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We got four hours sleep and then awoke and groaned in unision. I felt awful, but Arfer insisted that he felt fine, and that there were no after-effects to the Belgian whisky of the night before. Personally I found this a little hard to believe: he was bending over the wash-basin, gently scrubbing his teeth, and had his free hard pressed firmly to the top of his head to stop the damn thing falling off.

We phoned the desk to ask if they could send up some tea, but this was refused because we hadn't ordered it the previous night. Breakfast was still hours away so we went out and found a transport cafe in a side street that was open. It was a crummy fly-specked place, but the tea was like nectar, and after a couple of cups apiece we began to feel more human and convention-minded again.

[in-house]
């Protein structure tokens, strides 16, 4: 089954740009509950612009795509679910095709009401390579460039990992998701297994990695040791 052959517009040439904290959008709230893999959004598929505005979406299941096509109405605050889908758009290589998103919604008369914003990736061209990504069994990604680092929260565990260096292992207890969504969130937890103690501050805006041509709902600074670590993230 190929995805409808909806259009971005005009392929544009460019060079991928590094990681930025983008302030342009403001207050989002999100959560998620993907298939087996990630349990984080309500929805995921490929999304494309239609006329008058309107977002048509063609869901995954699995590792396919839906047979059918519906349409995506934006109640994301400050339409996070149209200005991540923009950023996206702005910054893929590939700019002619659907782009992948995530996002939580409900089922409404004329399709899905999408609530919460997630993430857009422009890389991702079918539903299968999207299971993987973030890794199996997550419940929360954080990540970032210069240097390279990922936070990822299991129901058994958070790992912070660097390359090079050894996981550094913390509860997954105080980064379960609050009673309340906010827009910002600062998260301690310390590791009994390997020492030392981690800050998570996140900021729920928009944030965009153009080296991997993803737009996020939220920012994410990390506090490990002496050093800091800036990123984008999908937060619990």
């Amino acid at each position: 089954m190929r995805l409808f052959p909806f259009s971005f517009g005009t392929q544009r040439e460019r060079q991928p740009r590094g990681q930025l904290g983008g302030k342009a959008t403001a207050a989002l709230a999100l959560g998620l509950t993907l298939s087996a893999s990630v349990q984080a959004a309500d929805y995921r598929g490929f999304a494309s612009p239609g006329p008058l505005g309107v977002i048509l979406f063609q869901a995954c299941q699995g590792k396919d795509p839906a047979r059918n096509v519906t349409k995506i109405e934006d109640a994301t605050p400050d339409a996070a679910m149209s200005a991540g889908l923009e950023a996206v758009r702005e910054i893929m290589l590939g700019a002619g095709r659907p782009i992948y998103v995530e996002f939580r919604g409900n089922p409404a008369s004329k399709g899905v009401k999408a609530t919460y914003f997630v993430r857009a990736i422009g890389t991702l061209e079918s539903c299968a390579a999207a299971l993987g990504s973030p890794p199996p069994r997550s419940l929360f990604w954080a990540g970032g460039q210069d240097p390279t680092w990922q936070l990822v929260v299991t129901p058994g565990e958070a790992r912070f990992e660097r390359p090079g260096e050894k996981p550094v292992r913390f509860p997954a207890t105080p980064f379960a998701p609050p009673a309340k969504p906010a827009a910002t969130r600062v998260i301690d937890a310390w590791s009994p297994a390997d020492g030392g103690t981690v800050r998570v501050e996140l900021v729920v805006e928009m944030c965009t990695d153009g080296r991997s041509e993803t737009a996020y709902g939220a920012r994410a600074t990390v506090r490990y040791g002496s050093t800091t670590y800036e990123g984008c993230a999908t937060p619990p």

Back at the hotel most everybody were still in bed, but we found Mary Dziechowski looking all fresh and vivacious in the lounge, waiting for the restaurant to open. She had been up until 6 a.m. and then gone to bed and found that she couldn't sleep. (Convention insomnia is something new to me, and something which I hope I never catch myself.) She'd gotten dressed and came downstairs again, but found it lonesome. Forry had been talking with her group all night and had gone to bed at the same time. Mary liked Ackerman. She decided that he would make an ideal breakfast companion. So, she picked up the phone, dialled his room, and told him to come down for breakfast.